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How a 20th-Century Family Planning Agenda Fueled the Climate Crisis

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Source: Earth • Food • Life

Broken child welfare policies have undermined political systems and destroyed the planetary ecosystem.

Eleanor Roosevelt UDHR (27758131387).jpg
Robin Scher is a freelance writer and journalist based in South Africa.
This article was produced by Earth • Food • Life, a project of the Independent Media Institute.
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Introduction[edit | edit source]

In 1948, the Universal Declaration of Human Rights (UDHR) was signed, marking a milestone in human rights history. It established the fundamental rights to be universally protected, with Article 1 proclaiming: “All human beings are born free and equal in dignity and rights.” In the following decades, however, specific events and policies revealed a critical oversight when connecting those human rights to environmental sustainability.

One pivotal moment came in 1968 when the United Nations held its International Conference on Human Rights in Tehran. At the time, private organizations—notably the International Planned Parenthood Federation (IPPF)—pushed for population growth to be included on the conference agenda, emphasizing the negative impact of unchecked population growth on human rights.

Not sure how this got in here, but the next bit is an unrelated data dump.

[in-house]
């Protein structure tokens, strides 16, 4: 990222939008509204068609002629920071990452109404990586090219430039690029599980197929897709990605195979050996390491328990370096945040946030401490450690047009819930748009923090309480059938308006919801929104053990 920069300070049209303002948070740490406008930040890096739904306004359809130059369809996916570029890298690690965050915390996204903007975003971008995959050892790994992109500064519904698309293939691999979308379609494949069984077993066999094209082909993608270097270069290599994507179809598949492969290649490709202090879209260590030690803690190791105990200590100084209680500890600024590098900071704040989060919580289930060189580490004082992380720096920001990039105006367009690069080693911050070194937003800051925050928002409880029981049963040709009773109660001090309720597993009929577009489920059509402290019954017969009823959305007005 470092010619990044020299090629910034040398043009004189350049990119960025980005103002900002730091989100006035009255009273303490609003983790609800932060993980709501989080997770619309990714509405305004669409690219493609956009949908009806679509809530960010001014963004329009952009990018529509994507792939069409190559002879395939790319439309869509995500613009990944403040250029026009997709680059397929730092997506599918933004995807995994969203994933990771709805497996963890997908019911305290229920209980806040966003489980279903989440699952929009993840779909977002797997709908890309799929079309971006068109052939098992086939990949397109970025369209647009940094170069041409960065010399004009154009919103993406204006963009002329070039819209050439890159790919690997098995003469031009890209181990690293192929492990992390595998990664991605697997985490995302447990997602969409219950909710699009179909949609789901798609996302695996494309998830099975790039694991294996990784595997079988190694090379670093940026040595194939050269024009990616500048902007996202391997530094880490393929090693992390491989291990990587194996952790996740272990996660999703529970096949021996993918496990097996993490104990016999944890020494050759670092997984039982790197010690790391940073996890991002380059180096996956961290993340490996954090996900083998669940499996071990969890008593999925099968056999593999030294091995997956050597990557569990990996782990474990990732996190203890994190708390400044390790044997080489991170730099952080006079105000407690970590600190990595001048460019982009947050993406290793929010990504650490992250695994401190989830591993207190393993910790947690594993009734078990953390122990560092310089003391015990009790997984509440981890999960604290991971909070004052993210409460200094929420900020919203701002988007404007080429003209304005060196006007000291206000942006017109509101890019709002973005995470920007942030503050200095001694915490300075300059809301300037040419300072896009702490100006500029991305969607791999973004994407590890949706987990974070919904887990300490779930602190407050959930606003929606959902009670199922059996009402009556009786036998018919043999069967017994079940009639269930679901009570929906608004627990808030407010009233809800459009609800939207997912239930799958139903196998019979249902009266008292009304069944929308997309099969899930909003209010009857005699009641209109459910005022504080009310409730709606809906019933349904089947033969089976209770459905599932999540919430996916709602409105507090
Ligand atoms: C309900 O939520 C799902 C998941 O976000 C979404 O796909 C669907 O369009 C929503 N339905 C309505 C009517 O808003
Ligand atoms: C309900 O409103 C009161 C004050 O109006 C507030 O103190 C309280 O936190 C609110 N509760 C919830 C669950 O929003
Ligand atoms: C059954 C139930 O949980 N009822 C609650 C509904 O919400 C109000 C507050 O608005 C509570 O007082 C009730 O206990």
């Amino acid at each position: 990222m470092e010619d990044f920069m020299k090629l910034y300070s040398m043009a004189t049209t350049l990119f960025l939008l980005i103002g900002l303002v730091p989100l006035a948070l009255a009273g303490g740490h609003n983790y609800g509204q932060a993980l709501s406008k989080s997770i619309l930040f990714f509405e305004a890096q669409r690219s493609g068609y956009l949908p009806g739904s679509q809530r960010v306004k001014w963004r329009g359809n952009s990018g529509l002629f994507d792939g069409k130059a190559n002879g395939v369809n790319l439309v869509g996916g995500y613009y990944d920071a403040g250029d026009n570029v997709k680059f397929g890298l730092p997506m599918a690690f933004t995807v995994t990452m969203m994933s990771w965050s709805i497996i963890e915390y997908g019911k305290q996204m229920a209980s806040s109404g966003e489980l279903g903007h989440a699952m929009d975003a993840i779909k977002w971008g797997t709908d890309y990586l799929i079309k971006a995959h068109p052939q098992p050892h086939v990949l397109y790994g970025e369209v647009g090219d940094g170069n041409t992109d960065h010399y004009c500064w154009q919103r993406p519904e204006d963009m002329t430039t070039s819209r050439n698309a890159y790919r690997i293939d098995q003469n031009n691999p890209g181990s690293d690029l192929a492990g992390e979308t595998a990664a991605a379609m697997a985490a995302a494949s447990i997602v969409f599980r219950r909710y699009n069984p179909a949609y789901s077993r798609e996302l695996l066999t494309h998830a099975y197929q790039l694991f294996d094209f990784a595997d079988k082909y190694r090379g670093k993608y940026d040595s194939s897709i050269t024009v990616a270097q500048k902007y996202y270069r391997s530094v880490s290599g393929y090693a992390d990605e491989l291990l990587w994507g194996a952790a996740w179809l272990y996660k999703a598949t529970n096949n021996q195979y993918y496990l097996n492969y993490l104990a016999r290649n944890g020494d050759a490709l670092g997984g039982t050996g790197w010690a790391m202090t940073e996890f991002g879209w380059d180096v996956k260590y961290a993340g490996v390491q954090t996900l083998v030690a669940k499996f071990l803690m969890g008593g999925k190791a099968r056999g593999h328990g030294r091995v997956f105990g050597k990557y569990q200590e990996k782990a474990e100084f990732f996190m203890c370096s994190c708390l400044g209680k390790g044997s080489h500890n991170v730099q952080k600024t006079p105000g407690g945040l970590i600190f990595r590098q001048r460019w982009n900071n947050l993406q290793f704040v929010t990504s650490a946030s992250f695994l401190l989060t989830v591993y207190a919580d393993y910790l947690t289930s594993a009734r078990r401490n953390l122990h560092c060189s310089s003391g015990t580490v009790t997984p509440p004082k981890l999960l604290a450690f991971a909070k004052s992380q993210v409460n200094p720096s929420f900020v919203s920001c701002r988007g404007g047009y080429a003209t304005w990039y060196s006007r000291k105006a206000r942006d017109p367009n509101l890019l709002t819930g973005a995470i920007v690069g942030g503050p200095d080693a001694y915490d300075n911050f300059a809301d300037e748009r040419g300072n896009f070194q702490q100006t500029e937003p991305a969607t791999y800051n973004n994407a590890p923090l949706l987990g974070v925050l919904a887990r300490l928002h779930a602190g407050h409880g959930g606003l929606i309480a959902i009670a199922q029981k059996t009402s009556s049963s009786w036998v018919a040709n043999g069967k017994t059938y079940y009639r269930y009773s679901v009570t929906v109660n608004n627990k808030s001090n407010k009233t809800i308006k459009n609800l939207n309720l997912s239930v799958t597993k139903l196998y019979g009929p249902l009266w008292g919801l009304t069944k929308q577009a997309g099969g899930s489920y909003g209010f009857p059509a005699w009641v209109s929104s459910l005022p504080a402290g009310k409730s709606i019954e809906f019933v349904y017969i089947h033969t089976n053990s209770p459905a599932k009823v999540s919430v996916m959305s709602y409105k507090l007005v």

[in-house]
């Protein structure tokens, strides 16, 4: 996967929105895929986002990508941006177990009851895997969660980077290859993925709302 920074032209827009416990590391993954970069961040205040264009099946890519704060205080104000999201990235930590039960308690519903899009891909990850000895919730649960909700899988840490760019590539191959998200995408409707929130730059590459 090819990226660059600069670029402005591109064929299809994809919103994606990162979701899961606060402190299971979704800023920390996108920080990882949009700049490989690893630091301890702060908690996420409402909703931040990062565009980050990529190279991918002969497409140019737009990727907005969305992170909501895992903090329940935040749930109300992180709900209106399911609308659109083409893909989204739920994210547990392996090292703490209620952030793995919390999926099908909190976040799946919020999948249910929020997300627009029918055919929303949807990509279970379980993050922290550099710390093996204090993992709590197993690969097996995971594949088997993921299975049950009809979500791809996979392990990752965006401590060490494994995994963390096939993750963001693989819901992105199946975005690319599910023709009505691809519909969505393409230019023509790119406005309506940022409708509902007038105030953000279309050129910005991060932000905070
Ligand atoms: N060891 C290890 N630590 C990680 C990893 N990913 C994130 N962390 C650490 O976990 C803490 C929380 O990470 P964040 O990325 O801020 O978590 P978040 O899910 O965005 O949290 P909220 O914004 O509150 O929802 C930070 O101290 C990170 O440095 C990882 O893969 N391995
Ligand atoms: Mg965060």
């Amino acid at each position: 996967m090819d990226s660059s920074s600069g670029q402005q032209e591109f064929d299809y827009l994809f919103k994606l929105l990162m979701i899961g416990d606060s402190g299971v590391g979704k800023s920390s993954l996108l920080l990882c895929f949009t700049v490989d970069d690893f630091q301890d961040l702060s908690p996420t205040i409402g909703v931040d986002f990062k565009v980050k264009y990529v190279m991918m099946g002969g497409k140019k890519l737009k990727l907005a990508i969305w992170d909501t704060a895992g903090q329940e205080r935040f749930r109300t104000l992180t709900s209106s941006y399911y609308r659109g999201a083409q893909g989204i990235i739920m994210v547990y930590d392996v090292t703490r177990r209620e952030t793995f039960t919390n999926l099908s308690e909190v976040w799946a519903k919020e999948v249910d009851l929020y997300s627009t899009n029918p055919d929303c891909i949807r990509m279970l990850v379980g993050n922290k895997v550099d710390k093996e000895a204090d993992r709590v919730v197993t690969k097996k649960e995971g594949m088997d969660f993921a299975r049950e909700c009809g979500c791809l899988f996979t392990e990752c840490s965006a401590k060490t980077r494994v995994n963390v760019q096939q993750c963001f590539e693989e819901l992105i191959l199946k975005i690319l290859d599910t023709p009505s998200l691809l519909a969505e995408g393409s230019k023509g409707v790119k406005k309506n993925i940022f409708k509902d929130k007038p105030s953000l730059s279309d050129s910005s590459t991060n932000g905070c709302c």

Yet, when it came time to draft the UDHR, the document never addressed limits to the right to "found a family" or the implications of population growth. This oversight within Resolution XVIII on the Human Rights Aspects of Family Planning, represented a missed opportunity to integrate family planning with child rights and welfare systems. This omission would hold grave consequences for the encroaching climate crisis to come.

Then, in 1990, the UN held its Convention on the Rights of the Child, which stressed the need for special safeguards for children before and after birth. While this would have been a chance to address the gaps in its policies, the UN failed to connect family planning with the idea of children’s rights, which, in turn, ensured population growth would continue unchecked, driving ecological overshoot and exacerbating global inequity.

The Link Between Population Growth and the Climate[edit | edit source]

The climate crisis—characterized by the excessive extraction of natural resources and greenhouse gas emissions—stems from policies that ignored the necessity of equitable and sustainable population growth.

A 2023 white paper by IAMECON, an economic and social science think tank, highlights this fact. The paper shows the potential carbon savings had nations adopted recommended family planning strategies at critical moments, such as Tehran in 1968 or the International Conference on Population and Development in Cairo in 1994. It also notes how non-coercive methods, such as empowering women and girls, can potentially lower fertility rates, significantly reducing greenhouse gas emissions—highlighting the importance of integrating reproductive rights with environmental sustainability.

Cambridge University economist Sir Partha Dasgupta further underscores this connection, showing that humanity's environmental predicament stems from the economic success achieved at the expense of natural capital. He argues that focusing on technological solutions to climate change without addressing overconsumption and population growth is “unlikely to lead to real sustainability.”